Placeholder ImageAbout the Author

Richard Baxter (1615-91) was one of the greatest of the English Puritan pastors and authors, most associated with the church at Kidderminster which he pastored for twenty years until he and other “nonconformists” were forced from their official ministry by an act of Parliament.  Of his ministry there, it is said that “He found the place a desert and left it a garden,” and when George Whitefield came to Kidderminster 100 years later, he said to a friend, “I was greatly refreshed to find what a sweet savor of good Mr. Baxter's doctrine works and discipline remain to this day.”  Baxter was a passionate preacher, who “preached as never sure to preach again, and as a dying man to dying men.”  A man of extraordinary diligence despite his lifelong ill health, he was a prolific author, even more so than his contemporary John Owen, often writing while imprisoned for the faith.  He was especially concerned not with theory but with practical divinity.  In addition to his A Call to the Unconverted, which had a profound effect on both Spurgeon and Whitefield, he is most noted for his devotional work, The Saints’ Everlasting Rest, and for his passionate call for the spiritual and moral reformation of ministers, The Reformed Pastor, which has remained a classic for over 300 years.

A Call to the Unconverted to Turn and Live,

And accept of MERCY, while MERCY may be had;
as ever they will find MERCY, in the Day of their EXTREMITY
from the Living God.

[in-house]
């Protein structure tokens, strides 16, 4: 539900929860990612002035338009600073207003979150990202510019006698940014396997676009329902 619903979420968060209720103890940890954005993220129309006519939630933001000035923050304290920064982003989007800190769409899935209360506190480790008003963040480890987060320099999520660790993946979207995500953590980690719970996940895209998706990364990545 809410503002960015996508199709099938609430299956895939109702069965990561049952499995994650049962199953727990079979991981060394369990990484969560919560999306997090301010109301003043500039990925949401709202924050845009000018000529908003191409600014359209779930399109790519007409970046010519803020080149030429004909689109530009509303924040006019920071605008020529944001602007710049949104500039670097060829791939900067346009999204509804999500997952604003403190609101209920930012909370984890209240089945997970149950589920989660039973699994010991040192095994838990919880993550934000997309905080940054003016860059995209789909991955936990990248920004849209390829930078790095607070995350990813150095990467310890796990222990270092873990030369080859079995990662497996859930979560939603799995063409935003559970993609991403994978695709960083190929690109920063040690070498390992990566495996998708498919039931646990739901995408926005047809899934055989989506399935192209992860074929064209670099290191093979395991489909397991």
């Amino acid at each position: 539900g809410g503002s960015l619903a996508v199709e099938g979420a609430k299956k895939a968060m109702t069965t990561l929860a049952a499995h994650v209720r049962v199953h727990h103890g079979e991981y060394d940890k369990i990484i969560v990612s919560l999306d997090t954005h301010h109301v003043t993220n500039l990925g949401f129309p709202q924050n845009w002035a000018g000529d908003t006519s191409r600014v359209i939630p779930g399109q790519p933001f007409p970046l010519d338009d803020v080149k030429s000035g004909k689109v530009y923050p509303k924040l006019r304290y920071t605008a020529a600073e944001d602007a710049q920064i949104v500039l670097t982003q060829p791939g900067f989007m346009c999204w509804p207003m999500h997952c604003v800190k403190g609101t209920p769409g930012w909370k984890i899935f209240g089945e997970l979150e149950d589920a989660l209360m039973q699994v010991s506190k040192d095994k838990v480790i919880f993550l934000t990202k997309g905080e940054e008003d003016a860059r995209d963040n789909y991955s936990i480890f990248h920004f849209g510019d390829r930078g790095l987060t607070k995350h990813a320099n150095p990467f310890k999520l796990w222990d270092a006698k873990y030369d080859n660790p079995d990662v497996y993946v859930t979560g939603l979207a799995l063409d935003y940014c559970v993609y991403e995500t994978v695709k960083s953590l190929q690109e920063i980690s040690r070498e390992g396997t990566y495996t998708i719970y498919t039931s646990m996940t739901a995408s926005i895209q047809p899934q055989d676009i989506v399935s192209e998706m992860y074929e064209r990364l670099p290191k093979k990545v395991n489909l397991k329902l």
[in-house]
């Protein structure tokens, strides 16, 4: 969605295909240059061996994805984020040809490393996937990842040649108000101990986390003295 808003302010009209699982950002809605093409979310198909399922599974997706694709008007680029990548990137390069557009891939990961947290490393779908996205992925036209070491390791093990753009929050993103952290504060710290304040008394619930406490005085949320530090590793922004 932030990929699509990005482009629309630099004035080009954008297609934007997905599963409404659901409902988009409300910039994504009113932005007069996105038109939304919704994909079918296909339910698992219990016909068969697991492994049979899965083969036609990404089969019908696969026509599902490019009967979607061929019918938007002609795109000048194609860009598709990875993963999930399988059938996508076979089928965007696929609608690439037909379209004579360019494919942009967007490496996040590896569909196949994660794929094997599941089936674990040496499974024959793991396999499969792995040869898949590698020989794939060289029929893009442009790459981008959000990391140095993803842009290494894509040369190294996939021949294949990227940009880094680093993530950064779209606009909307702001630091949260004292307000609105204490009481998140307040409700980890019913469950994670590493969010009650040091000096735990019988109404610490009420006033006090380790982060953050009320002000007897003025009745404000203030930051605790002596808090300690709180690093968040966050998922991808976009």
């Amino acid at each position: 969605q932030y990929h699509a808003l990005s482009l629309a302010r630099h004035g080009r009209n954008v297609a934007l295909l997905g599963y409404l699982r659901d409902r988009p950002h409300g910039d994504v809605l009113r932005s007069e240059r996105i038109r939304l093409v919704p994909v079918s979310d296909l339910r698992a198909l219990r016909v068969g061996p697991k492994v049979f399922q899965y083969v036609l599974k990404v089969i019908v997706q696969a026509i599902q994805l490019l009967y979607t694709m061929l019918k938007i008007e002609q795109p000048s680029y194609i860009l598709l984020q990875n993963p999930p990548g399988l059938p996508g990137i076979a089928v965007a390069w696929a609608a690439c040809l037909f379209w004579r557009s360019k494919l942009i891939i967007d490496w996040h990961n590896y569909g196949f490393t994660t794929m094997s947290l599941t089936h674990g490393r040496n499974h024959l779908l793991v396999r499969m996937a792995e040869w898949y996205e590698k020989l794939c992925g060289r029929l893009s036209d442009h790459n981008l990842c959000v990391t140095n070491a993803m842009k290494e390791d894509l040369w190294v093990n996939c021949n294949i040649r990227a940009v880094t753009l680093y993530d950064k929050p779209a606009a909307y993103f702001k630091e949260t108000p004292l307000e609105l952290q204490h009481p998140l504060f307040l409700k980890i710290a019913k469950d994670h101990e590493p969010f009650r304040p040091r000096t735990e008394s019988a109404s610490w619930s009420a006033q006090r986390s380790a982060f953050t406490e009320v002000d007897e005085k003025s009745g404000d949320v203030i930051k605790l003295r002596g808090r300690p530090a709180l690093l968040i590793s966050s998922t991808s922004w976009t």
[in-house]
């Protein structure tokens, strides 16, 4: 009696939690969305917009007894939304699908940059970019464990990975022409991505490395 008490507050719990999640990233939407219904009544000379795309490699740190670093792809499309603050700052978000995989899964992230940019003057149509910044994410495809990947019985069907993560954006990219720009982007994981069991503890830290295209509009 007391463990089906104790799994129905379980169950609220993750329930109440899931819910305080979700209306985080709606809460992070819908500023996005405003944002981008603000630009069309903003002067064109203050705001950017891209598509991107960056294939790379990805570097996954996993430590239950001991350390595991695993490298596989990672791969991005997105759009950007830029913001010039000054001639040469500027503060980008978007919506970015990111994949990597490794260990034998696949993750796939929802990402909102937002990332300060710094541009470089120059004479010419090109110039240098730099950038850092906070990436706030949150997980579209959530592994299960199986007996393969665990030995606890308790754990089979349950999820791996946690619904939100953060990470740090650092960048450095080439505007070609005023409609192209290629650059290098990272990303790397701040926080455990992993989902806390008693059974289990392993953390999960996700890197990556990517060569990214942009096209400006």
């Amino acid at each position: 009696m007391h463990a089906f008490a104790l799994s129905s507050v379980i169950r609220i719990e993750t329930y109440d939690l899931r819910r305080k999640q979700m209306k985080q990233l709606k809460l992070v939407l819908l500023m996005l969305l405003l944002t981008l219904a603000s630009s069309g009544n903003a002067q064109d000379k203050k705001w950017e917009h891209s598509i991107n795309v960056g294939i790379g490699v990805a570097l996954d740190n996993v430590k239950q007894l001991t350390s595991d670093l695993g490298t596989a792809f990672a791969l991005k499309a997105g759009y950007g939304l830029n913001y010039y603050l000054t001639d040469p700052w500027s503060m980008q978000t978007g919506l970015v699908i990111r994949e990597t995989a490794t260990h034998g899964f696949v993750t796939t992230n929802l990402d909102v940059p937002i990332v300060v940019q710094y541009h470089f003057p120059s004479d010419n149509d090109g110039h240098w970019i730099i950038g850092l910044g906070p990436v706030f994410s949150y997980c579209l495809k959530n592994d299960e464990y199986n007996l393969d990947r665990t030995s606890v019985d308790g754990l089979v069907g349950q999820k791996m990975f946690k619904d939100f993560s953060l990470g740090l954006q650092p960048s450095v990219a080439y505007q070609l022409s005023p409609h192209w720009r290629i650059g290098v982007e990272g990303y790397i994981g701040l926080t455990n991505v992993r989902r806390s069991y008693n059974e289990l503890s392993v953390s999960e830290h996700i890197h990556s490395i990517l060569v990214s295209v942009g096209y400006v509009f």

Part 2

by Richard Baxter (1615-1691)

"Say to them, 'As I live,' says the Lord God, 'I have no pleasure in the death of the wicked, but that the wicked turn from his way, and live.  Turn, Turn from your evil ways!  For why should you die, O house of Israel ."  Ezekiel 33:11


Table of Contents

Preface by the Author

Sermon 3:  God’s Condescension in His Offer of Forgiveness

Sermon 4:  Man’s Willfulness in His Own Damnation

Sermon 1
The Certainty of Judgment
Apart from Repentance

Doctrine 1.  It is the unchangeable law of God that wicked men must turn or die.

Doctrine 2.  It is the promise of God that the wicked shall live, if they will only turn from their wickedness.

Doctrine 3.  God takes pleasure in man’s conversion and salvation; but not in his death or damnation: He would rather that they return and live, than go on and die.

Doctrine 4.  This is a so certain of a truth that, because God would not leave any question, He has confirmed it to them solemnly by His oath.

Doctrine 5.  The Lord has repeated and emphasized His commands and persuasions to the wicked to turn.

Doctrine 6.  The Lord condescends to reason His case with them, and asks the wicked, "Why will you die?"

Doctrine 7.  If after all this the wicked will not turn, it is not God's desire that they perish, but because their own willfulness is the cause of their damnation, they therefore will die.

Doctrine 1. It is the unchangeable law of God, that wicked men must turn or die.

Answers to a Common Objection

Two Objections Answered

Characteristics of
the Unconverted and the Converted

Second, a wicked person is one who makes it his principal business to prosper in the world, and attain his fleshly goals. Though he may read and hear and do much in the outward duties of religion, and avoid disgraceful sins, he never makes it the principal business of his life to please God, and attain everlasting glory, and he puts off God with the attractions of the world, and gives God no more service than his own flesh can spare; for he will not part with the earth for heaven. 

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